Ada, or Ardor: a Family Chronicle is a 1969 novel by Vladimir Nabokov, taking the form of the longnote Nabokov's longest novel, in fact memoirs of a psychiatrist around 1967 looking back at his 97 years of life. Rather than his career or philosophical thinking, however, the bulk of it concerns his over 80-year-long love affair with his cousin (actually sister), the eponymous Ada.
Alternate History: Most of the world is under Anglo-American dominion, with the notable exception of Tartary, and electrical power is taboo, just for a start. The Golden Horde still rules, so it can be inferred that the point of divergence was in the 14th century, but this is unsure.
Aristocrats Are Evil: The Veen family whose male members have a long history of sexually fixating on very young girls. They are also contemptuous of ordinary people to the point where they often feel physical disgust around them.
Band of Brothels: Villa Venus, a chain of exclusive brothels with a select aristocratic clientele.
Big Fancy House: Ardis, which subtly parodies the manors that are a stock feature of much nineteenth and eighteenth century literature.
Chivalrous Pervert: Played with. Van Veen shows no chivalry towards sexually attractive women he considers low class, such as Blanche and the "fubsy pig-pink whorelet" who relieved him of his virginity. However he does shows some tenderness and gallantry towards women whose class matches his such as his half-sister Lucette and the child prostitutes at the Villa Venus which (in theory anyway) recruits from the aristocracy only.
His father Demon Veen despite his taste for young girls is very concerned for Ada when he finds out she and Van are commiting incest and tries to force Van to end the relationship.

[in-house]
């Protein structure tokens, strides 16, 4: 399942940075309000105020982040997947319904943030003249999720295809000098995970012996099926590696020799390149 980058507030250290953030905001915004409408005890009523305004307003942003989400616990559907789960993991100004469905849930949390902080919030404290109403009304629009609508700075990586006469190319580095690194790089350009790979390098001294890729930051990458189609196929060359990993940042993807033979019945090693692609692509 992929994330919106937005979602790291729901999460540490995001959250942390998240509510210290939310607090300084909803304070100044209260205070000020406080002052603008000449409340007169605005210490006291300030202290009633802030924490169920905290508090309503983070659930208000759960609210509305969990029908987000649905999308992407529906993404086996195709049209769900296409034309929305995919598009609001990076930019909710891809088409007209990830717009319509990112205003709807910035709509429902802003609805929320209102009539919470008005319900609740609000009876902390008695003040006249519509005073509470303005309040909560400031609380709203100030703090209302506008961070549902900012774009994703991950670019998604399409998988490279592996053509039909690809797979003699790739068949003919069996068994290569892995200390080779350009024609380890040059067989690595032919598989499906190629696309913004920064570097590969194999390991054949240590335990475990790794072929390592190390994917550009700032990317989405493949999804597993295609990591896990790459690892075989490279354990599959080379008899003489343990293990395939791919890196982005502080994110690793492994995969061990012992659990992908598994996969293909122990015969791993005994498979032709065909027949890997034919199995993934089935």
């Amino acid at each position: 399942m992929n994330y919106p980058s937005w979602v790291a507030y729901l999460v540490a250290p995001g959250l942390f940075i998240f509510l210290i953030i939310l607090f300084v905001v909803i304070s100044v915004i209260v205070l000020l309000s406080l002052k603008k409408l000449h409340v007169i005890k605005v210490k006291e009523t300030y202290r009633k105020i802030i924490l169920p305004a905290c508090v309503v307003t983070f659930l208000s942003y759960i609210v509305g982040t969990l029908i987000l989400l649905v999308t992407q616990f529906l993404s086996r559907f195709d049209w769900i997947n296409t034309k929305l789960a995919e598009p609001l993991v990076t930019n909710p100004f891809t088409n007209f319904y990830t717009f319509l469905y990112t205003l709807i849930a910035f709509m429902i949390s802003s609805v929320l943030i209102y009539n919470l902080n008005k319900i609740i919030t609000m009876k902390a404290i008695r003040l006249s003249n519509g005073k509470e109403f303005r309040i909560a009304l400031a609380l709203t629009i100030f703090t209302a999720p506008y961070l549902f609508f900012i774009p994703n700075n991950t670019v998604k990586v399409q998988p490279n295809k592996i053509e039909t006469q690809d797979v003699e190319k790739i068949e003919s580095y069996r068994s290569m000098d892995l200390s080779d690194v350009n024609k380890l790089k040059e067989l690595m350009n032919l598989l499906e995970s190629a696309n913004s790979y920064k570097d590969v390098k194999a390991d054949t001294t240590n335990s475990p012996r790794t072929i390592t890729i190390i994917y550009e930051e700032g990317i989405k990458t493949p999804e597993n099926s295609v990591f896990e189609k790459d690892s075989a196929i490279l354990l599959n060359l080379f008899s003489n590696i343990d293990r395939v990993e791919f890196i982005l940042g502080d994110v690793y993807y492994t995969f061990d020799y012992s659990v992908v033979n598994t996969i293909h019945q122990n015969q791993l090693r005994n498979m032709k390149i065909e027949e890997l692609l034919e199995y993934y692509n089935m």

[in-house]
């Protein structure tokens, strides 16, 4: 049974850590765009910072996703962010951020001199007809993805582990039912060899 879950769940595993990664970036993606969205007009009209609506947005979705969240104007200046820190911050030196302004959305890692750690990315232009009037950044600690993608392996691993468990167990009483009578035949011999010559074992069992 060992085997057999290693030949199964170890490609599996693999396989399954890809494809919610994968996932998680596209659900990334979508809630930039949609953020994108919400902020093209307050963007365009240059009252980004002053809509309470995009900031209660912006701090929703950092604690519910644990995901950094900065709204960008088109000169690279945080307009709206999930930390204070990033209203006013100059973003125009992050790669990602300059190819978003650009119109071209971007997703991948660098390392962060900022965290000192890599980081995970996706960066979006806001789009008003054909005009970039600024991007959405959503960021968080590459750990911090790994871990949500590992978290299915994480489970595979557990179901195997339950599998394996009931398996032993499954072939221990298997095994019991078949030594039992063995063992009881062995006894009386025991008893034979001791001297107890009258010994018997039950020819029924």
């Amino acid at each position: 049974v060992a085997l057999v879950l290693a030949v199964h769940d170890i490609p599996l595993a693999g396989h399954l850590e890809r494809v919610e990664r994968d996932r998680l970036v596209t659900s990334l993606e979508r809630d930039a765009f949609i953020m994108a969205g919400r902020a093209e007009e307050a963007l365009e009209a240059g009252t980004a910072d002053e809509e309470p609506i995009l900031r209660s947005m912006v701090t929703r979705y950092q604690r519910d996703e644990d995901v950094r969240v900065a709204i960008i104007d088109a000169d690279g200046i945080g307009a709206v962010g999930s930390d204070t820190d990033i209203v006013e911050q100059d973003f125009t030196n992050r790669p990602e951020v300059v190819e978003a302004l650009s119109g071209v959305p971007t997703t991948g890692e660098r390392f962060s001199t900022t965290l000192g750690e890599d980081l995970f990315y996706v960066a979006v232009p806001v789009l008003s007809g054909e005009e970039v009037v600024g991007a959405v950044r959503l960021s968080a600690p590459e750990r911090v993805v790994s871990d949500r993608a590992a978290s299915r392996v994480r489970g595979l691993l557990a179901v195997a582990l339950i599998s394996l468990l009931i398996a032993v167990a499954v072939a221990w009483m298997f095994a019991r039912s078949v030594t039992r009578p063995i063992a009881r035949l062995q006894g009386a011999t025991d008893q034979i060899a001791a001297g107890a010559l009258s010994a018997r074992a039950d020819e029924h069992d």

Gratuitous Foreign Language: There's quite a bit of Russian and French interpolated, including a two paragraph letter entirely in French. Vivian Darkbloom's appendix provides translations for all of this, though it's usually understandable enough from context.
In Spite of a Nail: Despite some apparently rather large changes in 15th-century European geopolitics, the United States seems to be pretty much the same, or at least the continental 48 states. There are still Spanish and Native American place names, and all the mentioned states and cities seem to be the same.
Interrupted Intimacy: Lucette as a child frequently and deliberately interrupts Van and Ada's lovemaking.
One Steve Limit: Two characters are named "Walter D. Veen", so they're distinguished by their middle names.
Outgrown Such Silly Superstitions: Religion exists, but it's much less popular and treated far more disdainfully than in reality. Marina, admittely not very smart, is even unaware that Judaism predates Christianity.
Parental Incest: Mention is made of a man who impregnates his 5-year-old granddaughter (while asleep, supposedly). Five years later, he impregnates the resulting girl, again supposedly while asleep.
Shout Out: The nonfiction work The Ambidextrous Universe by Martin Gardner quoted John Shade; Nabokov returned the favor by having Van mention John Shade being quoted by the "invented philosopher" Gardiner [sic] in that book.
Steampunk: Very minor case, but blimps are more prominent, there are clockwork horseless carriages, and telecommunication is done through "hydrophones" (later corrupted to "dorophones").
Suicide Pact: Van and Ada at the end of the book. Probably (it's kind of ambiguous).
Tangled Family Tree: Walter D. Veen marries Aqua Durmanov, his second cousin, while his cousin, also named Walter D. Veen, marries Aqua's twin sister, Marina. A chart is included with the book.
Teen Genius: Ada and Van are both very precocious; the latter gets a master's degree at 19.